Baby’s breath (Gypsophila) is one of the most popular “fillers” for cut-flower arrangements. After you tell the florist that you would like a dozen roses, or six lilies, or any mixed bouquet, they will generally set off the blossoms that you actually asked for with sprays of small white flowers and greenery. Quite often those small white flowers will be baby’s breath.
Although the genus is native to the Old World (Europe, Asia and North Africa), Gypsophila paniculata has been introduced to the United States and is found throughout the eastern half of the country, sometimes becoming invasive. Planting Gypsophila may be prohibited in some areas because of its invasive tendencies, so it would be best inquire with the Soil Conservation Service or the state environmental agency before adding it to your garden.
The genus name means “chalk lover,” and the plant prefers mildly basic, calcium-rich soils. Gypsum is calcium sulfate (CaSO4 • 2H2O), but a more common calcium-rich mineral is calcite (CaCO3), the principal mineral of limestones. Chalk is a form of limestone, generally composed of microscopic fossils.
The genus is a member of the family Caryophyllaceae, which also includes the pinks and the carnations. There are both perennial and annual species. “Common gypsophila” (G. paniculata) is a perennial species native to eastern Europe, but is commercially grown in the United Kingdom, Israel, and the Netherlands. It grows to be 24 to 36 inches in height and the flowers are single (five petals). (Several species and many cultivars have doubled petals.)
G. muralis, an annual, is one of the European species that has been naturalized to the United States. Another annual, G. elegans (showy baby’s breath), is often included in “wild flower” seed mixtures and has consequently been widely introduced across North America.
Gypsophila prefers full sun and light, well-drained soils. It can be planted as seed in the fall in (U.S.D.A. Plant Hardiness) Zones 7 and 8, but in colder areas it should be sown in the spring. If seedlings are planted, they can be put in the ground about a month before the last frost. They should be planted about eight inches apart; baby’s breath flowers better when it is a bit crowded.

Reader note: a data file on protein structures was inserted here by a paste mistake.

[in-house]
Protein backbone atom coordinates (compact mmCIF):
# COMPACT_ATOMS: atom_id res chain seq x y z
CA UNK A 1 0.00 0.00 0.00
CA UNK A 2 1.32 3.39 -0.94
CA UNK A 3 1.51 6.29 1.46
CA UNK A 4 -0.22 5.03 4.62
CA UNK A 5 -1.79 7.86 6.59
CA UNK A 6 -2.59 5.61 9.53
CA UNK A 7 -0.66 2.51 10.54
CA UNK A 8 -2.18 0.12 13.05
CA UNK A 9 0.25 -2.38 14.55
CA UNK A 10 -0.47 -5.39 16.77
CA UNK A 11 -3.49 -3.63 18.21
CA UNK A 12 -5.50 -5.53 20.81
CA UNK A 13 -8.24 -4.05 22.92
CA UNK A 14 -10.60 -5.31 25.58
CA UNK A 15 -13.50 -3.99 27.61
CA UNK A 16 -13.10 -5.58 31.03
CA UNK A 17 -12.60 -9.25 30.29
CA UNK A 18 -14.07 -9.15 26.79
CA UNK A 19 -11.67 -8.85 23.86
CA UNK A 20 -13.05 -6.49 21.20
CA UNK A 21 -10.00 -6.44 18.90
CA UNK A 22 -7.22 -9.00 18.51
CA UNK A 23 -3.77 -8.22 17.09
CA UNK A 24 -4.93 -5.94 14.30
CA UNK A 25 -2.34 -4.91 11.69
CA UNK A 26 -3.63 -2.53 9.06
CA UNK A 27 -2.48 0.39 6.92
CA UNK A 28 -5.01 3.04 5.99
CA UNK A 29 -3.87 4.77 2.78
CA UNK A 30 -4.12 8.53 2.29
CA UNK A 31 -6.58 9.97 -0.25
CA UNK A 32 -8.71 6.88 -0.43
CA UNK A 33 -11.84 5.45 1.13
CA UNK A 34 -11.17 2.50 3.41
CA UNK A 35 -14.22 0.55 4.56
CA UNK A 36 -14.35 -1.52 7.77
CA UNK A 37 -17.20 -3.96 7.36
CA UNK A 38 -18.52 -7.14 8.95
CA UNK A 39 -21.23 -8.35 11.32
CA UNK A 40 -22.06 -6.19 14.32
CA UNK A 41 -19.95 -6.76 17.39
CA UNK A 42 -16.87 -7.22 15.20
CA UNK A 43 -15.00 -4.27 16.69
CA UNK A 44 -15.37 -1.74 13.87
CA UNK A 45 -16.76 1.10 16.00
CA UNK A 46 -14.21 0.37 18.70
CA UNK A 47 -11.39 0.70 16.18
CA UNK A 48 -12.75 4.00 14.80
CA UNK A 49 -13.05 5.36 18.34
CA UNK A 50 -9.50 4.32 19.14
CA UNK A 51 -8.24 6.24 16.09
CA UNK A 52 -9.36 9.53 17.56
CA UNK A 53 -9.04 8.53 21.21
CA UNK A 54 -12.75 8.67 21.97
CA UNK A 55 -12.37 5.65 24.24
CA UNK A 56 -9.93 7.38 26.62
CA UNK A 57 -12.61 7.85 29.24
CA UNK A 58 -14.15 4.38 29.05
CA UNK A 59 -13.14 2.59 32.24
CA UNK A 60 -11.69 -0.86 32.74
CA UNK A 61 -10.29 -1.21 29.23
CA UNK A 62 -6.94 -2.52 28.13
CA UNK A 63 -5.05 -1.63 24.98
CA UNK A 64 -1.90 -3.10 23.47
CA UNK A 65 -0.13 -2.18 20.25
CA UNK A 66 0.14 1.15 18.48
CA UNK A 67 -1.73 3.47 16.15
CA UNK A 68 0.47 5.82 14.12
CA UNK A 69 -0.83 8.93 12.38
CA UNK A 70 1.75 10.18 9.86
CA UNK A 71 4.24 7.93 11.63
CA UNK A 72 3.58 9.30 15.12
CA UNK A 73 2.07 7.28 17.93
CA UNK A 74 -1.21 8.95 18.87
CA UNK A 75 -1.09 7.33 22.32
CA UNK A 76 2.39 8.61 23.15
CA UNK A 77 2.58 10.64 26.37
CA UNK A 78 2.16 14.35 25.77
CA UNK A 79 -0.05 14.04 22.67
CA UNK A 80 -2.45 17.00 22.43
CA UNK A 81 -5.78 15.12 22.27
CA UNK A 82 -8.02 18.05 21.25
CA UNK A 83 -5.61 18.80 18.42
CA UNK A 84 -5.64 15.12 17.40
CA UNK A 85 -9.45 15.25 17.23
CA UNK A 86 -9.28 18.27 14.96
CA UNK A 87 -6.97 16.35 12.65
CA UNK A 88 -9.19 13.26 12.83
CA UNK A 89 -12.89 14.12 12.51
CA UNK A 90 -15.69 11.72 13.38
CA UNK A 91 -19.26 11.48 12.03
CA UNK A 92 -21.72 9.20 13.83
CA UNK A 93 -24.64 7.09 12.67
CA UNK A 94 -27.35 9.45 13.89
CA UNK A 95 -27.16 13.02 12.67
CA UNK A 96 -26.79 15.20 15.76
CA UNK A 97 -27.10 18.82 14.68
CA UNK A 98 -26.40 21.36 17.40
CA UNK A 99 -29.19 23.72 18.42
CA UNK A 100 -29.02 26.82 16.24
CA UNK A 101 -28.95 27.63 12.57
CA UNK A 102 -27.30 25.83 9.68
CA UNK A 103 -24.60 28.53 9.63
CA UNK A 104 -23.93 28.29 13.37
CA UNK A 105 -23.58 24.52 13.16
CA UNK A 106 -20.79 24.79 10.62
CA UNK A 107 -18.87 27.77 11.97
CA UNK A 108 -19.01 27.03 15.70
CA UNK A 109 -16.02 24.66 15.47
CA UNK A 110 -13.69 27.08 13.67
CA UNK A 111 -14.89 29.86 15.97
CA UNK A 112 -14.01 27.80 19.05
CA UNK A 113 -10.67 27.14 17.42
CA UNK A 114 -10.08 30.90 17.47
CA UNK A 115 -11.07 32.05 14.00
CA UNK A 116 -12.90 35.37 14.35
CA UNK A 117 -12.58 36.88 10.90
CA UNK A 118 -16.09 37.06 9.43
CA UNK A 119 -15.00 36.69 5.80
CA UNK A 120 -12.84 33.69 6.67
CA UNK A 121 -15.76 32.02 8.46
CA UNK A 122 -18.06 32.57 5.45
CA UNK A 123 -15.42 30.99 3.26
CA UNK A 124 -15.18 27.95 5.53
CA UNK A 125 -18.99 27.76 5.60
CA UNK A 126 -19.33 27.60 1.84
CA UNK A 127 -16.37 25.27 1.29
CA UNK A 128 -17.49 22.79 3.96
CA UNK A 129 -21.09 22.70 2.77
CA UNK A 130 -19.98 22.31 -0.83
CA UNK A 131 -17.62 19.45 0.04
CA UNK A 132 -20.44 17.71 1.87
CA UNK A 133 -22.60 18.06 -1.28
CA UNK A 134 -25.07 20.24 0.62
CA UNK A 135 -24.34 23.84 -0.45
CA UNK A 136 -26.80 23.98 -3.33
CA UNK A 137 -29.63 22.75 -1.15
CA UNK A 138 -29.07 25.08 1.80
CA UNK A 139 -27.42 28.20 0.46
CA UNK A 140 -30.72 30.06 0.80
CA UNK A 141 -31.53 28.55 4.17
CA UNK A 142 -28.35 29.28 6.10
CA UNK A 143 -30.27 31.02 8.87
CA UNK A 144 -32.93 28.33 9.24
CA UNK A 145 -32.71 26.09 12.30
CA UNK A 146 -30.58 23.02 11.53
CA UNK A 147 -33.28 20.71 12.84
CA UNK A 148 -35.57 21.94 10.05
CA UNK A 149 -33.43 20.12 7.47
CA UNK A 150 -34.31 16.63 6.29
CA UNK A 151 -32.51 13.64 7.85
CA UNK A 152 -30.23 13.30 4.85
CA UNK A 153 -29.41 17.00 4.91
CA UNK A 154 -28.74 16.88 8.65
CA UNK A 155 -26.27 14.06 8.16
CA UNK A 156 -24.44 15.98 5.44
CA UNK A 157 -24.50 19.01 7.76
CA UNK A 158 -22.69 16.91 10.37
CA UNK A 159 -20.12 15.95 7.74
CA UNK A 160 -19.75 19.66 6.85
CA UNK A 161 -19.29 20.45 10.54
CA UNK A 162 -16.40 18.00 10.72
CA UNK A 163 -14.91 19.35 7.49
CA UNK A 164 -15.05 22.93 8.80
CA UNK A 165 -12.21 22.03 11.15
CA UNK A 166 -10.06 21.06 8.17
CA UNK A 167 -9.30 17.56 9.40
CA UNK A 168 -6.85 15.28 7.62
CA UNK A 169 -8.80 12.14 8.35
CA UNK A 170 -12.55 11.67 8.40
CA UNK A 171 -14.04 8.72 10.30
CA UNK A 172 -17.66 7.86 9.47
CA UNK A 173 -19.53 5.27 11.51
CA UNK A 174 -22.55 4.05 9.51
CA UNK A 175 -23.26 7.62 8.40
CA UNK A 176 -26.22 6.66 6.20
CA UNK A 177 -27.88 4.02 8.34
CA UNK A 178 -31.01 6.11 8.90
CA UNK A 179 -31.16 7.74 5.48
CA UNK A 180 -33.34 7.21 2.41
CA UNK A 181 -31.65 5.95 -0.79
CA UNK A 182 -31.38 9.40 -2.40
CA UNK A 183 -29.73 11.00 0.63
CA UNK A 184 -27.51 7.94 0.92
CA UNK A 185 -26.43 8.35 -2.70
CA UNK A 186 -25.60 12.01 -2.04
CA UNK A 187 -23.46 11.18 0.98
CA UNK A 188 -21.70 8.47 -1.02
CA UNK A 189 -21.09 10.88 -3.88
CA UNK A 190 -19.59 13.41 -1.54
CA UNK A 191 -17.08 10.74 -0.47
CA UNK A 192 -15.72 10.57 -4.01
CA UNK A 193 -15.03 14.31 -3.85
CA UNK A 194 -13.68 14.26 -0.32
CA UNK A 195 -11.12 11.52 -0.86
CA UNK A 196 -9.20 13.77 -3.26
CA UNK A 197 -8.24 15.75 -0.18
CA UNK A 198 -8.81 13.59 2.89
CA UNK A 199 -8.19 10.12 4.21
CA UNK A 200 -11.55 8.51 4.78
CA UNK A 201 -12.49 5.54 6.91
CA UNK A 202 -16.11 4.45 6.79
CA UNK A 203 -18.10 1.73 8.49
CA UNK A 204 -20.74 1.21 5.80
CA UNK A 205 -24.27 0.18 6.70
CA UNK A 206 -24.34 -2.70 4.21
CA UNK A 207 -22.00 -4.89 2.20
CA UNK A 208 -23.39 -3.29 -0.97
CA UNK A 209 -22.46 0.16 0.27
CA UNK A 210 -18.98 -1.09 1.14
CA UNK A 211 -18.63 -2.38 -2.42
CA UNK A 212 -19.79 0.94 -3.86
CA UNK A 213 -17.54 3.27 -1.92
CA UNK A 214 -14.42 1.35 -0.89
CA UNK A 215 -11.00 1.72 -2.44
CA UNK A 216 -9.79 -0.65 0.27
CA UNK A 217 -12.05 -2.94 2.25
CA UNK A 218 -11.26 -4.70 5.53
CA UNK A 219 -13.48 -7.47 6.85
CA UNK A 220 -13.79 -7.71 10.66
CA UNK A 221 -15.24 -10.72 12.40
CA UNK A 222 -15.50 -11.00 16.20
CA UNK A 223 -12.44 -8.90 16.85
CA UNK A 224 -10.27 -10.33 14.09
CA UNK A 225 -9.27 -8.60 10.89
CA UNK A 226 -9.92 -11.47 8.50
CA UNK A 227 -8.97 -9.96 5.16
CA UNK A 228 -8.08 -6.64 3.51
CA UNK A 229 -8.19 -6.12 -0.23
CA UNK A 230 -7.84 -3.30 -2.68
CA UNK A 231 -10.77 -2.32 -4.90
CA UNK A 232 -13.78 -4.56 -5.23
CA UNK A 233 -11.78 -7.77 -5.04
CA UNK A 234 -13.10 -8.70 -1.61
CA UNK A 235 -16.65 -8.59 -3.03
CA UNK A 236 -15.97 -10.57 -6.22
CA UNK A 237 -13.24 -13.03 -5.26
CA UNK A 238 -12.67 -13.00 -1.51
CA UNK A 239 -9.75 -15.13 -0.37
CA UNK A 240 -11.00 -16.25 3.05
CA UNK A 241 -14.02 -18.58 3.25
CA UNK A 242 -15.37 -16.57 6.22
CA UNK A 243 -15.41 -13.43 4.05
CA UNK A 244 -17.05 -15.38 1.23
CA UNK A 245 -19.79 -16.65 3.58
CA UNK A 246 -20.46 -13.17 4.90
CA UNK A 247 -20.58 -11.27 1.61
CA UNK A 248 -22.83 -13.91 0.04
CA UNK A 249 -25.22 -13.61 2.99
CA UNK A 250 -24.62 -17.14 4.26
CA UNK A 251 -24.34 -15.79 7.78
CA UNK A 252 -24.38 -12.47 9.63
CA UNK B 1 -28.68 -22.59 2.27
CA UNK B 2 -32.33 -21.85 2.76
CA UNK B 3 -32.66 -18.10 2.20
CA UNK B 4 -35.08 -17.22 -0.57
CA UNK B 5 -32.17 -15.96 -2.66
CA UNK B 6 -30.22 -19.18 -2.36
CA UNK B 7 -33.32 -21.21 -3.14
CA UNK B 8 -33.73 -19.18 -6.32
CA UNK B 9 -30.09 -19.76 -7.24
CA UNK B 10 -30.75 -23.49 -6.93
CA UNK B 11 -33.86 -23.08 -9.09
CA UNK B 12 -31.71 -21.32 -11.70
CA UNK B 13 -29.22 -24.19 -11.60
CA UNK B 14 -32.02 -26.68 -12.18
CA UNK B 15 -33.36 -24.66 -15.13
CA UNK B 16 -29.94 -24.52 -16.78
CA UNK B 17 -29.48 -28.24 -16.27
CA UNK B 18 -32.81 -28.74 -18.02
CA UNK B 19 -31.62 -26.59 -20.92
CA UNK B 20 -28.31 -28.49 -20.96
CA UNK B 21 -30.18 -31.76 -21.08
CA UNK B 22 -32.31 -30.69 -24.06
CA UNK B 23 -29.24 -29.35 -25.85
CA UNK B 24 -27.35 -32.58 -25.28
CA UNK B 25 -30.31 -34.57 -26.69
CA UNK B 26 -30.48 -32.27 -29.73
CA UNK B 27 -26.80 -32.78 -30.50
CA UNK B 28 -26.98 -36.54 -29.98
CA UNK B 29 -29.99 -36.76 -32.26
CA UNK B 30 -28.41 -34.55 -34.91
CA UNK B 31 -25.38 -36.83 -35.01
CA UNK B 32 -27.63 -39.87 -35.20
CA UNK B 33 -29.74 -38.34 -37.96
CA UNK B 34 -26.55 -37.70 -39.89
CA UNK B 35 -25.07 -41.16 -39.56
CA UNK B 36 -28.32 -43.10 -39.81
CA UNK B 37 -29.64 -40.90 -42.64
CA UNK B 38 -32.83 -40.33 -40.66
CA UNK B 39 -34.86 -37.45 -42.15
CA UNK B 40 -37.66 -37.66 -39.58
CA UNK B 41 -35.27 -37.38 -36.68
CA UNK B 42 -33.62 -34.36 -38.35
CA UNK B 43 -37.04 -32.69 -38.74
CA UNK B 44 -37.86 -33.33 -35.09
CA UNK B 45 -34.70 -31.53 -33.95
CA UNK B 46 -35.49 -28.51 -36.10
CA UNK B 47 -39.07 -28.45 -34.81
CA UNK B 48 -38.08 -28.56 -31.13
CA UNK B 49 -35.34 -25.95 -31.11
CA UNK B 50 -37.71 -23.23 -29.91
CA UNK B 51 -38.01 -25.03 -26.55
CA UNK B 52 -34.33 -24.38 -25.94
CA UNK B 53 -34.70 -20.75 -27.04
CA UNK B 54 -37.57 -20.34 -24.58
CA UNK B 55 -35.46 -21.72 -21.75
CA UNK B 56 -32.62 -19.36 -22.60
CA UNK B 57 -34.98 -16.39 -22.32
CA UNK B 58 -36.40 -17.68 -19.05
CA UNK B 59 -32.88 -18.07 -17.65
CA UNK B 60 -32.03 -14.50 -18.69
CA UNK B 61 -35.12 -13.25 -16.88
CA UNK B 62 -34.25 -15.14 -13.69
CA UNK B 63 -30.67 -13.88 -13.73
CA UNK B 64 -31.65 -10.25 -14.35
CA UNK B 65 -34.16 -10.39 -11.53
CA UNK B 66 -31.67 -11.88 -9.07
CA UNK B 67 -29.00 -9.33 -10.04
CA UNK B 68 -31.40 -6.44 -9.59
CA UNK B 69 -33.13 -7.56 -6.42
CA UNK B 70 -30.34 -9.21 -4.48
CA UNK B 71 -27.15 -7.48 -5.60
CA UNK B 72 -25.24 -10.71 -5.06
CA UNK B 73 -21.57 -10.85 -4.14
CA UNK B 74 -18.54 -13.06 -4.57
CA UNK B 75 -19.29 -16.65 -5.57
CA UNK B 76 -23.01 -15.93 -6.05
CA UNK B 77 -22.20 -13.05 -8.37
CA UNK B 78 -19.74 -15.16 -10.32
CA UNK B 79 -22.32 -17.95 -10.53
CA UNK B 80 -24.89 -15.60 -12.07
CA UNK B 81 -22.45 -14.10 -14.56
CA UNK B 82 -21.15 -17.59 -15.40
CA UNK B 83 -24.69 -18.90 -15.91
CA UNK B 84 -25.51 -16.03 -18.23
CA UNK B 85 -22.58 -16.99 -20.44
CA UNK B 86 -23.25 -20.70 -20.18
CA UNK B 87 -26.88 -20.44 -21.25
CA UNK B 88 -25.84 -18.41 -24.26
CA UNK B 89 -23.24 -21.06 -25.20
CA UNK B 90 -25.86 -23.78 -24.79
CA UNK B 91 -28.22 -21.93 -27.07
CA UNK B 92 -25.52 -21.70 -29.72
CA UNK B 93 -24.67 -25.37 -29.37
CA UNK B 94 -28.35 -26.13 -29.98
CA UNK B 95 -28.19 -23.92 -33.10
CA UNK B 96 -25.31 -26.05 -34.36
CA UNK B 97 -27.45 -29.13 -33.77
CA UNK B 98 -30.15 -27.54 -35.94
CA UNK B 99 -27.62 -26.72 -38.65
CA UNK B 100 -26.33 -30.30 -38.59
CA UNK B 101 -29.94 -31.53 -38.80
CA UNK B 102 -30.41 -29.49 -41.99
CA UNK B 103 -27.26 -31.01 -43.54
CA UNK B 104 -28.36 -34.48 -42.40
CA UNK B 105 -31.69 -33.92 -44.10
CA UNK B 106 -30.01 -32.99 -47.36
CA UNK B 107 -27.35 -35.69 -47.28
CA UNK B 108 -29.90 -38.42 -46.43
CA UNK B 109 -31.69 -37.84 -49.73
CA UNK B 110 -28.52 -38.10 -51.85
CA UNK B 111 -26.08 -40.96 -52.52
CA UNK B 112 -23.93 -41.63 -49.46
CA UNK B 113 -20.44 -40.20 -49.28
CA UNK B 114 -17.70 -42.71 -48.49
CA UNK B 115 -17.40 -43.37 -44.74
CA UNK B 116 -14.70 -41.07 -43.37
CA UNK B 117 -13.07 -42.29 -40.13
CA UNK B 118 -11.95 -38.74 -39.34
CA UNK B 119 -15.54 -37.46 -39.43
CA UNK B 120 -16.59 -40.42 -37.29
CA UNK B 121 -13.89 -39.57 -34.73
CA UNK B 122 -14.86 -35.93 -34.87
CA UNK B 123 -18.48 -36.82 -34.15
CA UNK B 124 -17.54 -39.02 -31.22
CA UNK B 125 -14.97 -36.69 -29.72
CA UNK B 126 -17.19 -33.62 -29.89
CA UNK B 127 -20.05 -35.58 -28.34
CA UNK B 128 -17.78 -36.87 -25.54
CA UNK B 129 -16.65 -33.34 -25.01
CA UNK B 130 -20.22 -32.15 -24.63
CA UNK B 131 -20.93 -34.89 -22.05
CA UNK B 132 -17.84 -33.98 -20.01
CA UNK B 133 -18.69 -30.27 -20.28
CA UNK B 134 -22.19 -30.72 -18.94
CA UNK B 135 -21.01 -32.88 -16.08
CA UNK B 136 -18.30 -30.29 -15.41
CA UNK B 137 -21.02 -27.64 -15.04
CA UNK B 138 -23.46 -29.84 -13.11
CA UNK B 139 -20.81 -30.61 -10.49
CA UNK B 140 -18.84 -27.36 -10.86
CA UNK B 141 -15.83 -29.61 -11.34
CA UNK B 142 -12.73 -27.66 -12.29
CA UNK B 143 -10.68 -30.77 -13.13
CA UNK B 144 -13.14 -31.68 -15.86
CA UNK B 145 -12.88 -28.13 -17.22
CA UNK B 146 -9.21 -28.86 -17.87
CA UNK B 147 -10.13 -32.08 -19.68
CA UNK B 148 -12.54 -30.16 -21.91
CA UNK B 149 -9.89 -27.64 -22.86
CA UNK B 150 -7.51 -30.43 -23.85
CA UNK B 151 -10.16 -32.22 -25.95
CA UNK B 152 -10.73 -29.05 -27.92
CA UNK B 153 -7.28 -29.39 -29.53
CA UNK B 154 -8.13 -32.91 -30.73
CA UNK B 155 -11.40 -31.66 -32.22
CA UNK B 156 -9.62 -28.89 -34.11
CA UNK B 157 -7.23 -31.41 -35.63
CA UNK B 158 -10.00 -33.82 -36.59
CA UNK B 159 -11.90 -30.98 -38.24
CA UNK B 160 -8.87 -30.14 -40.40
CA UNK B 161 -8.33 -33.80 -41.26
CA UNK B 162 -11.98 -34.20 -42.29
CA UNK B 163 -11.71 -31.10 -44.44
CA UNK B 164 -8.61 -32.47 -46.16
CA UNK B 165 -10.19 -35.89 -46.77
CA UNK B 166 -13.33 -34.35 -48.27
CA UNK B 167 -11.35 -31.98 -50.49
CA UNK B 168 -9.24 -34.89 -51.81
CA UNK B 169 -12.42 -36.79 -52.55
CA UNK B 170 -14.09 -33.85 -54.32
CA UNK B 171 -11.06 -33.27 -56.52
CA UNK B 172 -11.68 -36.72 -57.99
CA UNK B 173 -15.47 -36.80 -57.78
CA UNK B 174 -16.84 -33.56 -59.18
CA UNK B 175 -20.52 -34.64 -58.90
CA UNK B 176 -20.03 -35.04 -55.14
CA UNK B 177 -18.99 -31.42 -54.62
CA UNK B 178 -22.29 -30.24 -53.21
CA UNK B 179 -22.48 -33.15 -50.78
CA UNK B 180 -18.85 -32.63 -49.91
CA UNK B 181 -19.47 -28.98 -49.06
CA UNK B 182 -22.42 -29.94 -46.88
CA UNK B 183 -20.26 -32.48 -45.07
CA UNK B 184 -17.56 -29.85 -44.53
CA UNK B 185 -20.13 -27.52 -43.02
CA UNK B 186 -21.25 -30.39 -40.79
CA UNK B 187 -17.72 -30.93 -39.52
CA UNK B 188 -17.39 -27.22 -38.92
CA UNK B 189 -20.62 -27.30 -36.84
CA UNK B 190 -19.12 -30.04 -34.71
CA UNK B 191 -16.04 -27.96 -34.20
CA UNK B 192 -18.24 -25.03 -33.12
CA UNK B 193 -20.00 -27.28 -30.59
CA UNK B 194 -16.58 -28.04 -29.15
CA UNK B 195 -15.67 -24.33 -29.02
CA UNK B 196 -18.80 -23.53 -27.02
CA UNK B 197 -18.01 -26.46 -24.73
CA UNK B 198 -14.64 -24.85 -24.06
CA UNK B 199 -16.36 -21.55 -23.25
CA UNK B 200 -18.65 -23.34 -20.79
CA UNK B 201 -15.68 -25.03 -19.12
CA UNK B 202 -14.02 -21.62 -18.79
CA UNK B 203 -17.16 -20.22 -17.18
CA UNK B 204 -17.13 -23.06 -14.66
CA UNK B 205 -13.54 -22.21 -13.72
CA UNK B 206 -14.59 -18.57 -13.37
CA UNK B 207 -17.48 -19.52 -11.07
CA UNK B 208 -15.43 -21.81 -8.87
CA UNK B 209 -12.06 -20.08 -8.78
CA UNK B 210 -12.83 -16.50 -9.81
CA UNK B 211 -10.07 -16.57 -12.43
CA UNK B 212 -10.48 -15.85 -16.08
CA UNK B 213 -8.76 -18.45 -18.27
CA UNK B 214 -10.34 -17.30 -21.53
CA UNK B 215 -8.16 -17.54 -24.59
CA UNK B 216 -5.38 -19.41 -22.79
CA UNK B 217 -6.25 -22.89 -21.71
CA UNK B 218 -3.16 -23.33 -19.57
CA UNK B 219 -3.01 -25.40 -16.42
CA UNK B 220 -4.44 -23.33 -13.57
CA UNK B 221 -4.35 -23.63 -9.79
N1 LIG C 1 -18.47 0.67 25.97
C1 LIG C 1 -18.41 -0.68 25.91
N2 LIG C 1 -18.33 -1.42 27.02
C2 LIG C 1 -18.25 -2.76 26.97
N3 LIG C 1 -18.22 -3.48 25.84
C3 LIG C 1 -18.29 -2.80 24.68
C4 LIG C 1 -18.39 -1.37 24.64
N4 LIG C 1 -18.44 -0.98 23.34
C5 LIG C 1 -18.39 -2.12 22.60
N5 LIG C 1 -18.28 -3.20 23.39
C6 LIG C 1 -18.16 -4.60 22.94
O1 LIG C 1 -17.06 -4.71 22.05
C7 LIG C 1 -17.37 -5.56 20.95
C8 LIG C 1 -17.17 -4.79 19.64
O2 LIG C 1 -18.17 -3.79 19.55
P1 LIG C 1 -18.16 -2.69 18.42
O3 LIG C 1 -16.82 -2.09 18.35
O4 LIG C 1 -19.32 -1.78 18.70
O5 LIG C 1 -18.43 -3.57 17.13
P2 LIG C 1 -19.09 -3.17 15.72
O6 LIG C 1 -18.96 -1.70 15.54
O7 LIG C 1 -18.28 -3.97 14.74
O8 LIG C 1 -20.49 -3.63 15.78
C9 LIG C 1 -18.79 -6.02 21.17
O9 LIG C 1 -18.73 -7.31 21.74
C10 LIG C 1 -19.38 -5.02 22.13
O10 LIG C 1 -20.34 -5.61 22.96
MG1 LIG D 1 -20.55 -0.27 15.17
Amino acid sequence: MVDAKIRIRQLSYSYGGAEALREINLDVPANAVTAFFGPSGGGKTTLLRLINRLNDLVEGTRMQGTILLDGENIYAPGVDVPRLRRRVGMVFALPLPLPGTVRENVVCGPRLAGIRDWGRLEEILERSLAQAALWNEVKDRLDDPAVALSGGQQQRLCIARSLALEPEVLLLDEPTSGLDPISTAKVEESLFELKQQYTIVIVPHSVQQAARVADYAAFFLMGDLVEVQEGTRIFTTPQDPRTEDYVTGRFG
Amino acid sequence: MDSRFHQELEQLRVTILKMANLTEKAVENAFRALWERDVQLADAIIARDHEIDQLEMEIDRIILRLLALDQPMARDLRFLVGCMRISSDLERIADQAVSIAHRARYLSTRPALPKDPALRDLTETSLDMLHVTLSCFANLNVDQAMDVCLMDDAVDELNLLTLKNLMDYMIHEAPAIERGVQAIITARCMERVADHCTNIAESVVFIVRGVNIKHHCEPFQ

Once they are established they need little care. When the flowers are removed for use in arrangements, the plant (especially the annual species), will blossom with renewed vigor. The plants don’t even need to be deadheaded. All varieties, both perennial and annual, die back to the ground after the frost hits them. The perennials will come back from their roots, while the annuals will have seeded themselves for the next year.
Baby’s breath is also a good dried plant. Whether you take it from your own garden or preserve the “filler” from a florist’s arrangement, simply hang it upside down in a warm, dry place. Once dried, the flower and leaves of baby’s breath look almost as vital as when they were fresh.
Gypsophila has been cultivated since 1759 in England, so its use by florists has a long pedigree. In the 1990s it began to fall out of fashion as a filler, but it has recently staged a surprising revival. It has become trendy among “celebrity florists” and other trendsetters to create bouquets that consist of baby’s breath, a little foliage, and nothing else.
Although “baby’s breath” is the most widespread common name for Gypsophila (and usually refers to G. paniculata), florists have many other pet names for the plant, include “gyp,” “gypsy,” “million star,” and “diamond spray.” These names tend to vary regionally. In the UK the wild plant is referred to as “soap wort,” not to be confused with a Saponaria species of southern Europe, which go by the same common name.